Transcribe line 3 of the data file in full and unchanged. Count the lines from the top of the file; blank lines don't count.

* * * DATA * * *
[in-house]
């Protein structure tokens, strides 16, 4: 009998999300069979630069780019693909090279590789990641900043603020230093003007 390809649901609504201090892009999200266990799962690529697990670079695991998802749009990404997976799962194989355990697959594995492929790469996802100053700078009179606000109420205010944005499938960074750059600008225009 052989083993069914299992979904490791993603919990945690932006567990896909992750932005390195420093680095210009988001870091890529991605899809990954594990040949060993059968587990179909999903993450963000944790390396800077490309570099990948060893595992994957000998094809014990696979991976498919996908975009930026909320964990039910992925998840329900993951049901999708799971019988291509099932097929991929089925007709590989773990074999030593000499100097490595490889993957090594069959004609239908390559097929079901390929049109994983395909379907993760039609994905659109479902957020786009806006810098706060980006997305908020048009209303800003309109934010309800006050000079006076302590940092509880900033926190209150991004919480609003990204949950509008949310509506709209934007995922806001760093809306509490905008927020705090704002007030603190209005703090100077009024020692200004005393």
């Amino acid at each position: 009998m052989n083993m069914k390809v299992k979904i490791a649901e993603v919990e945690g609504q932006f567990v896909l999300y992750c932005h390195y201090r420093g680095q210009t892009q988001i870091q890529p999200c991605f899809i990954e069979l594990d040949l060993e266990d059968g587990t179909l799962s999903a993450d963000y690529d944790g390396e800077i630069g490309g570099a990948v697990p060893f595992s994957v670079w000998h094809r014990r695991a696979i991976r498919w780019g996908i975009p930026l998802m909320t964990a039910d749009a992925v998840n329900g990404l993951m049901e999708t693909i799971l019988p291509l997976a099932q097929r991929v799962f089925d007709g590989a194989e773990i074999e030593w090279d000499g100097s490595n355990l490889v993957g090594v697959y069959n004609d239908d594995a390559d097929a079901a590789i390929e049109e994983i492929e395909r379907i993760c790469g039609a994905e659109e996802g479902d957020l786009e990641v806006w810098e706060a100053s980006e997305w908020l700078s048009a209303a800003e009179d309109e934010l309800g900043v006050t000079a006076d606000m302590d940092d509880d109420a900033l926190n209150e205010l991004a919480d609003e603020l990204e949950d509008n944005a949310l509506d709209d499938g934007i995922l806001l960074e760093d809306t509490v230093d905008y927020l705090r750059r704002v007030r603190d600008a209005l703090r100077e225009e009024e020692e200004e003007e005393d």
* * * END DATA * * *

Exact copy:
């Amino acid at each position: 009998m052989n083993m069914k390809v299992k979904i490791a649901e993603v919990e945690g609504q932006f567990v896909l999300y992750c932005h390195y201090r420093g680095q210009t892009q988001i870091q890529p999200c991605f899809i990954e069979l594990d040949l060993e266990d059968g587990t179909l799962s999903a993450d963000y690529d944790g390396e800077i630069g490309g570099a990948v697990p060893f595992s994957v670079w000998h094809r014990r695991a696979i991976r498919w780019g996908i975009p930026l998802m909320t964990a039910d749009a992925v998840n329900g990404l993951m049901e999708t693909i799971l019988p291509l997976a099932q097929r991929v799962f089925d007709g590989a194989e773990i074999e030593w090279d000499g100097s490595n355990l490889v993957g090594v697959y069959n004609d239908d594995a390559d097929a079901a590789i390929e049109e994983i492929e395909r379907i993760c790469g039609a994905e659109e996802g479902d957020l786009e990641v806006w810098e706060a100053s980006e997305w908020l700078s048009a209303a800003e009179d309109e934010l309800g900043v006050t000079a006076d606000m302590d940092d509880d109420a900033l926190n209150e205010l991004a919480d609003e603020l990204e949950d509008n944005a949310l509506d709209d499938g934007i995922l806001l960074e760093d809306t509490v230093d905008y927020l705090r750059r704002v007030r603190d600008a209005l703090r100077e225009e009024e020692e200004e003007e005393d």